An en­cap­su­lat­ing ex­hi­bi­tion of one of the most fas­ci­nat­ing rulers of In­dia, Tipu Sul­tan, cap­tures his life and times. Qatar To­day's con­ver­sa­tion with the ex­hi­bi­tion cu­ra­tor Wil­liam Green­wood and his team throws up some in­ter­est­ing facts.

“I would pre­fer to live the life of a tiger for a day than that of a jackal for 100 years.”


After the storm­ing of the In­dian fort of Sri­ran­ga­p­atna, in May 1799, which led to the an­ni­hi­la­tion of the most feared foe of the Bri­tish, Tipu Sul­tan, the vic­tors found a cu­ri­ous toy in his cham­bers. ‘The Mu­si­cal Tiger,' as it was called, was made up of a tiger prey­ing on an English sol­dier. It was so con­structed that, by the turn­ing of a han­dle, the an­i­mal's growls min­gled with the shrieks of its dy­ing vic­tim. It is be­lieved that Tipu's favourite toy re­flected his ha­tred for the Bri­tish.

There is no doubt that Tipu Sul­tan was one of In­dia's most fas­ci­nat­ing rulers. The Sword of Tipu Sul­tan, a drama­tised tele­vi­sion show, en­thralled and in­trigued In­dian au­di­ences when it was first aired in 1990. To view the orig­i­nal sword owned by a body­guard of the leg­endary ruler, so many years later, is almost surreal.

The Tiger’s dream

Tipu Sul­tan is an ex­hi­bi­tion at the Mu­seum of Is­lamic Art in Qatar that tries to en­cap­su­late the life of this leg­endary South In­dian ruler. In what he de­scribes as ‘an in­ti­mate set­ting,' the cu­ra­tor Wil­liam Green­wood and his team have tried to re­cap­ture the grand life and times of the for­mer king. Tipu Sul­tan ruled the Mal­abar area for 36 years in the 1700's. It is fas­ci­nat­ing that one of his per­sonal or­nate dag­gers on dis­play in Qatar seems almost new so many years later. “The pieces on dis­play in this ex­hi­bi­tion are beau­ti­ful and can be used to un­der­stand how Tipu Sul­tan con­tin­ues to be rel­e­vant even two cen­turies after his death,” says the cu­ra­tor.

It is the first time an ex­hi­bi­tion on the ‘war­rior king,' as he was known, is be­ing held in the re­gion. The pre­vi­ous ex­hi­bi­tion on Tipu Sul­tan was held in Scot­land in 1999. “Tipu Sul­tan was not only a war­rior and ruler, but a man who, through his ac­com­plish­ments, be­came a legend dur­ing his lifetime,” says Green­wood. Ad­mit­ting his own fascination with the ruler, Green­wood adds: “After grow­ing up in London and see­ing Tipu Sul­tan's life doc­u­mented in the Vic­to­ria and Al­bert Mu­seum, his story just grows on you. The cu­ra­tor has worked in the In­dian and Is­lamic Depart­ment at Bon­ham's auc­tion house in London. In a pre­vi­ous ex­hi­bi­tion in Qatar, he show­cased his­toric swords from the MIA col­lec­tion.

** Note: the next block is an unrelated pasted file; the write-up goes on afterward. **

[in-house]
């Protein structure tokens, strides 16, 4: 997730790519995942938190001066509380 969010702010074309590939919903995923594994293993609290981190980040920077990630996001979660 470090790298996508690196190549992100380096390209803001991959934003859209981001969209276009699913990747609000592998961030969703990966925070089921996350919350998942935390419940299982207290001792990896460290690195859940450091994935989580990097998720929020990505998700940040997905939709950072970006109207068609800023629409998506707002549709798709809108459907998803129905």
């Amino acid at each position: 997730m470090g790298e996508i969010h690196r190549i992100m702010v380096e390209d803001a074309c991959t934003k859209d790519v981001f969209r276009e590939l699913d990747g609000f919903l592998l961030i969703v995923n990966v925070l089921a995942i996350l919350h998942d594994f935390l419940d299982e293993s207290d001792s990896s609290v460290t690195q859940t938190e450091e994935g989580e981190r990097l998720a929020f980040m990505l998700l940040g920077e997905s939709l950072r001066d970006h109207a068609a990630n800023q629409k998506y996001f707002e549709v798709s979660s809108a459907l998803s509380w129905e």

The In­dian ruler was al­ways fas­ci­nated with tigers, owing to which he was called the ‘tiger of Mysore.' Tipu was so fond of the tiger that he had reared six tigers which he kept as pets and had them chained to the pil­lars of his dur­bar (court­room) when­ever he was present in the palace for any of­fi­cial court hear­ing.

Tigers are con­sid­ered fear­less and coura­geous an­i­mals and the ruler tried to iden­tify his character with th­ese noble and brave crea­tures. Which ex­plains why Tipu Sul­tan de­signed his weapons with the sym­bol of a tiger. His cloth­ing also of­ten car­ried this sym­bol.

On en­ter­ing the MIA ex­hi­bi­tion one is sur­rounded by the power of the his­toric ruler. In the cen­tre sits a large can­non, whose mouth is shaped like a tiger's head. There is also a brass sculp­ture which is be­lieved to have been used to carry royal women in palan­quins. The sculp­ture uses a prom­i­nent tiger mo­tif here as well. Can­non balls used at the time also bear the tiger's head.

The cen­tre­piece of this ex­hi­bi­tion is a se­ries of paint­ings de­pict­ing the Bat­tle of Pollilur in 1780. Show­ing Tipu Sul­tan's vic­tory over the Bri­tish army, the paint­ings ap­pear to be a prepara­tory work for a pala­tial mu­ral. In their orig­i­nal state, they formed one con­tin­u­ous roll of rice pa­per, ap­prox­i­mately two me­tres high and nine me­tres wide. It has since been cut into 24 sep­a­rate pieces. The orig­i­nal wall paint­ing housed in the Darya Daulat Bagh, the Sul­tan's palace on the out­skirts of Mysore, sur­vives to this day. The images at MIA have been re­con­sti­tuted us­ing dig­i­tal imag­ing.

The ex­hi­bi­tion is cur­rently on at MIA's Spe­cial Exhibitions Gallery and will con­tinue till Jan­uary 24. A se­ries of ac­tiv­i­ties in­clud­ing art work­shops and spe­cial lec­tures is planned to coin­cide with the ex­hi­bi­tion

Palan­quin han­dle.

Can­non, Sul­tanate of Mysore, In­dia (Sri­ran­ga­p­atna).

Head of the can­non shaped like a tiger.

Axle bosses and can­non­balls.

En­trance to the ex­hi­bi­tion, Tiger's Dream: Tipu Sul­tan

Guard's sword

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